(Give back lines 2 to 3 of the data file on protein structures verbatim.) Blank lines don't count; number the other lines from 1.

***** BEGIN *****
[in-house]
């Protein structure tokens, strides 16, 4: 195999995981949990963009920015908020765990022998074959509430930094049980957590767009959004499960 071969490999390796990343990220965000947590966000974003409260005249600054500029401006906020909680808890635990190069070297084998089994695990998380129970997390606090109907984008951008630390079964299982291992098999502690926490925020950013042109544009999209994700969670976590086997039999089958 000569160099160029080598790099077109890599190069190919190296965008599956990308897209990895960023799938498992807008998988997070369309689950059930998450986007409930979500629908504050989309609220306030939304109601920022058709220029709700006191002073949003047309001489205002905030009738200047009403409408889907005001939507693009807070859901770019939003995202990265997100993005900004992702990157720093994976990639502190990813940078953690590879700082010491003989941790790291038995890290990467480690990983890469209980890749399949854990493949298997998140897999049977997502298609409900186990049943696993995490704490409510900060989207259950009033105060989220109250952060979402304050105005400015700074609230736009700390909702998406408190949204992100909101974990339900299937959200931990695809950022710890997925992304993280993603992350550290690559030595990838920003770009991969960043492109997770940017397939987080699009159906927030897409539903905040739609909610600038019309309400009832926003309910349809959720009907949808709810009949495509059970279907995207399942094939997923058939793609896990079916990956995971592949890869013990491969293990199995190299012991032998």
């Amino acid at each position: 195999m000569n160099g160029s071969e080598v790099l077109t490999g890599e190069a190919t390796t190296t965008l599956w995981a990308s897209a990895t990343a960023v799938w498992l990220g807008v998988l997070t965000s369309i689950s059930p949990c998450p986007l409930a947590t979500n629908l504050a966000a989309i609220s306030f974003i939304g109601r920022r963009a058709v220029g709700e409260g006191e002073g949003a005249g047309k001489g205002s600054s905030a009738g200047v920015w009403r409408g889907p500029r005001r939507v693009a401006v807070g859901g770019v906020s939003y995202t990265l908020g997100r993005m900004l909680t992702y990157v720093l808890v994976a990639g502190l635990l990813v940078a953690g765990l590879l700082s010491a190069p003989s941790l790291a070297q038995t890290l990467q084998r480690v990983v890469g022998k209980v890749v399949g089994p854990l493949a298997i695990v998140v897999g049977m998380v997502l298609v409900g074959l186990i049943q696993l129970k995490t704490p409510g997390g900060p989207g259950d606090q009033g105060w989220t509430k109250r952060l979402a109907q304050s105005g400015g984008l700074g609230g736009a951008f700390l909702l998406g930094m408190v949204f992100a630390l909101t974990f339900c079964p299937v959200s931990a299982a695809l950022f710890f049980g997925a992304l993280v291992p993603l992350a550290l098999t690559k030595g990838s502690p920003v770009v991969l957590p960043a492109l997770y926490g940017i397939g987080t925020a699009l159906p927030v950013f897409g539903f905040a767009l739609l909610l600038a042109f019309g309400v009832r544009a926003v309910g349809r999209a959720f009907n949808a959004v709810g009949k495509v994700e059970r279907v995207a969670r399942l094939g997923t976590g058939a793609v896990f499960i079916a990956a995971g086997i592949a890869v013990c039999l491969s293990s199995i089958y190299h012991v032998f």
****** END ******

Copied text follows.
């Protein structure tokens, strides 16, 4: 195999995981949990963009920015908020765990022998074959509430930094049980957590767009959004499960 071969490999390796990343990220965000947590966000974003409260005249600054500029401006906020909680808890635990190069070297084998089994695990998380129970997390606090109907984008951008630390079964299982291992098999502690926490925020950013042109544009999209994700969670976590086997039999089958 000569160099160029080598790099077109890599190069190919190296965008599956990308897209990895960023799938498992807008998988997070369309689950059930998450986007409930979500629908504050989309609220306030939304109601920022058709220029709700006191002073949003047309001489205002905030009738200047009403409408889907005001939507693009807070859901770019939003995202990265997100993005900004992702990157720093994976990639502190990813940078953690590879700082010491003989941790790291038995890290990467480690990983890469209980890749399949854990493949298997998140897999049977997502298609409900186990049943696993995490704490409510900060989207259950009033105060989220109250952060979402304050105005400015700074609230736009700390909702998406408190949204992100909101974990339900299937959200931990695809950022710890997925992304993280993603992350550290690559030595990838920003770009991969960043492109997770940017397939987080699009159906927030897409539903905040739609909610600038019309309400009832926003309910349809959720009907949808709810009949495509059970279907995207399942094939997923058939793609896990079916990956995971592949890869013990491969293990199995190299012991032998």
């Amino acid at each position: 195999m000569n160099g160029s071969e080598v790099l077109t490999g890599e190069a190919t390796t190296t965008l599956w995981a990308s897209a990895t990343a960023v799938w498992l990220g807008v998988l997070t965000s369309i689950s059930p949990c998450p986007l409930a947590t979500n629908l504050a966000a989309i609220s306030f974003i939304g109601r920022r963009a058709v220029g709700e409260g006191e002073g949003a005249g047309k001489g205002s600054s905030a009738g200047v920015w009403r409408g889907p500029r005001r939507v693009a401006v807070g859901g770019v906020s939003y995202t990265l908020g997100r993005m900004l909680t992702y990157v720093l808890v994976a990639g502190l635990l990813v940078a953690g765990l590879l700082s010491a190069p003989s941790l790291a070297q038995t890290l990467q084998r480690v990983v890469g022998k209980v890749v399949g089994p854990l493949a298997i695990v998140v897999g049977m998380v997502l298609v409900g074959l186990i049943q696993l129970k995490t704490p409510g997390g900060p989207g259950d606090q009033g105060w989220t509430k109250r952060l979402a109907q304050s105005g400015g984008l700074g609230g736009a951008f700390l909702l998406g930094m408190v949204f992100a630390l909101t974990f339900c079964p299937v959200s931990a299982a695809l950022f710890f049980g997925a992304l993280v291992p993603l992350a550290l098999t690559k030595g990838s502690p920003v770009v991969l957590p960043a492109l997770y926490g940017i397939g987080t925020a699009l159906p927030v950013f897409g539903f905040a767009l739609l909610l600038a042109f019309g309400v009832r544009a926003v309910g349809r999209a959720f009907n949808a959004v709810g009949k495509v994700e059970r279907v995207a969670r399942l094939g997923t976590g058939a793609v896990f499960i079916a990956a995971g086997i592949a890869v013990c039999l491969s293990s199995i089958y190299h012991v032998f």